A group of 31 lecturers are bringing a case before Zimbabwe’s new Constitutional Court, alleging that the Ministry of Higher and Tertiary Education, Science and Technology violated their rights by deciding to suspend, fine or transfer them in retaliation for their participation in a strike.
The College Lecturers Association of Zimbabwe (COLAZ) initiated the six-day, countrywide strike in 2011, in an effort to force the Government to review lecturers’ salaries and working conditions. Following the strike, the Permanent Secretary of the Ministry of Higher and Tertiary Education, Science and Technology, Dr. Washington Mbizvo, personally conducted hearings for more than 300 lecturers who participated in the strike, resulting in a variety of disciplinary actions against the lecturers, including warnings, fines, and transfers. Representatives of COLAZ argued that the decision by the Ministry to transfer COLAZ national and branch executive members who participated in the strike appears to be a calculated attempt to damage the trade union and intimidate its leadership.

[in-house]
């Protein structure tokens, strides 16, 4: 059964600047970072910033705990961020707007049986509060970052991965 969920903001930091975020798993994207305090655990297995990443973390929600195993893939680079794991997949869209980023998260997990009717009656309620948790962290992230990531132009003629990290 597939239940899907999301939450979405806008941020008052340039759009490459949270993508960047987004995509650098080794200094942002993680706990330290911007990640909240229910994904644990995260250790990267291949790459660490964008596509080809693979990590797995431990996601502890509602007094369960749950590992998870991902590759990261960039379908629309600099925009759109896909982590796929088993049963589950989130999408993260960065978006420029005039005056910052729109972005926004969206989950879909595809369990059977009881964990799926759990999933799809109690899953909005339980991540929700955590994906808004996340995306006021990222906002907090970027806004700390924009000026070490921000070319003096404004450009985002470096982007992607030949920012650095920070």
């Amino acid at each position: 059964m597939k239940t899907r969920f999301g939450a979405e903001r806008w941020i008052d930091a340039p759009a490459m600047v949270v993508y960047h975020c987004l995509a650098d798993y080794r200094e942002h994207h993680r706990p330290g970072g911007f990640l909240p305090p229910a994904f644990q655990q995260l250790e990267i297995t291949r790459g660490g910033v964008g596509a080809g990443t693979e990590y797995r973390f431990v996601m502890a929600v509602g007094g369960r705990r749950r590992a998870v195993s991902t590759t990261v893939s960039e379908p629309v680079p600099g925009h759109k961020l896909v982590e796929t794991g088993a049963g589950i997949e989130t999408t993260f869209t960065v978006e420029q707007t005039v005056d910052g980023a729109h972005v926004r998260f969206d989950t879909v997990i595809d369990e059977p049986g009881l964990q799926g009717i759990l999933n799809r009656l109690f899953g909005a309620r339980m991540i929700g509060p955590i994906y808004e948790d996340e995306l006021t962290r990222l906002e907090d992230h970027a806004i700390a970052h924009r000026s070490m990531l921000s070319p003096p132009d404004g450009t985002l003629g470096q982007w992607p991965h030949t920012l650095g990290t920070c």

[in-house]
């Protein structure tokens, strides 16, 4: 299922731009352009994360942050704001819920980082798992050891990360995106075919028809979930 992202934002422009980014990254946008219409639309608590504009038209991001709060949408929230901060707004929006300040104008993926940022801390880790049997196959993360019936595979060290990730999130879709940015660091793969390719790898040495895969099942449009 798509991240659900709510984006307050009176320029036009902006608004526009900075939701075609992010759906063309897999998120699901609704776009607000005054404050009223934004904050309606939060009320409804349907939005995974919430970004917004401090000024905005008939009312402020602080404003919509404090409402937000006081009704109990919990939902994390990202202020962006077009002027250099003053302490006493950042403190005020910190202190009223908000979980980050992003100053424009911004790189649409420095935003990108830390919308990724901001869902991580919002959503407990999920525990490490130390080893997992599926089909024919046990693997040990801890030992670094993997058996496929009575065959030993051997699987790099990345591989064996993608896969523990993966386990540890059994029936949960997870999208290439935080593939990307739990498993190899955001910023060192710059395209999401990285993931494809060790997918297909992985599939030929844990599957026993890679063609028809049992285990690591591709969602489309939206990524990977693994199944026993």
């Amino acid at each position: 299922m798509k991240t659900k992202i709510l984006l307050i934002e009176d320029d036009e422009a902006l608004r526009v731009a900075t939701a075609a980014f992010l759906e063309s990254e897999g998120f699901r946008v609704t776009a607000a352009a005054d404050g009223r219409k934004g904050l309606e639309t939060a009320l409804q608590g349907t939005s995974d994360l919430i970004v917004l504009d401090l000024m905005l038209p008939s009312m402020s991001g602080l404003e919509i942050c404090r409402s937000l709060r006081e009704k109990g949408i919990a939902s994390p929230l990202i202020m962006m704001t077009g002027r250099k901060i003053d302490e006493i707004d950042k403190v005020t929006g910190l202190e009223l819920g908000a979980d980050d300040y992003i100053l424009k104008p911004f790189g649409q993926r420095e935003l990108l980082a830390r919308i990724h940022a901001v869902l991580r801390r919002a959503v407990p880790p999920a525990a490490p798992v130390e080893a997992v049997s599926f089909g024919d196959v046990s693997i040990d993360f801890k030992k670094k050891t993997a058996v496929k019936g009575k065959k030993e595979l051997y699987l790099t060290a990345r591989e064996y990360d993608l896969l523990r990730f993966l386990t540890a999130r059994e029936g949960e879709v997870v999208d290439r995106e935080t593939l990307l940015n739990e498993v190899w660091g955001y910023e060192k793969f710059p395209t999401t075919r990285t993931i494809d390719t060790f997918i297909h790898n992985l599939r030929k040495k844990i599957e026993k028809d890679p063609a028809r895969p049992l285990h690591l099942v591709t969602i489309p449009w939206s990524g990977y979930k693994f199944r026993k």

The lecturers previously challenged the Ministry’s actions in both Zimbabwe’s Labour Court. In July 2013, the Labour court ordered that the Ministry declare the transfers of at least 18 of the lecturers void and meet all relocation expenses. The Ministry, however, refused to comply with the order. Thus, in late 2013, COLAZ brought the current action in Zimbabwe’s recently-created constitutional court. As of this reporting, the action was pending.
Scholars at Risk is concerned about the apparent wrongful dismissal or other professional retaliation against scholars for exercising their freedom of association and peaceful expression. Members of higher education communities have the right to engage in peaceful expression and association without fear of retaliation. An attempt to retaliate for, or otherwise limit, the peaceful exercise of these rights undermines university values and democratic society generally.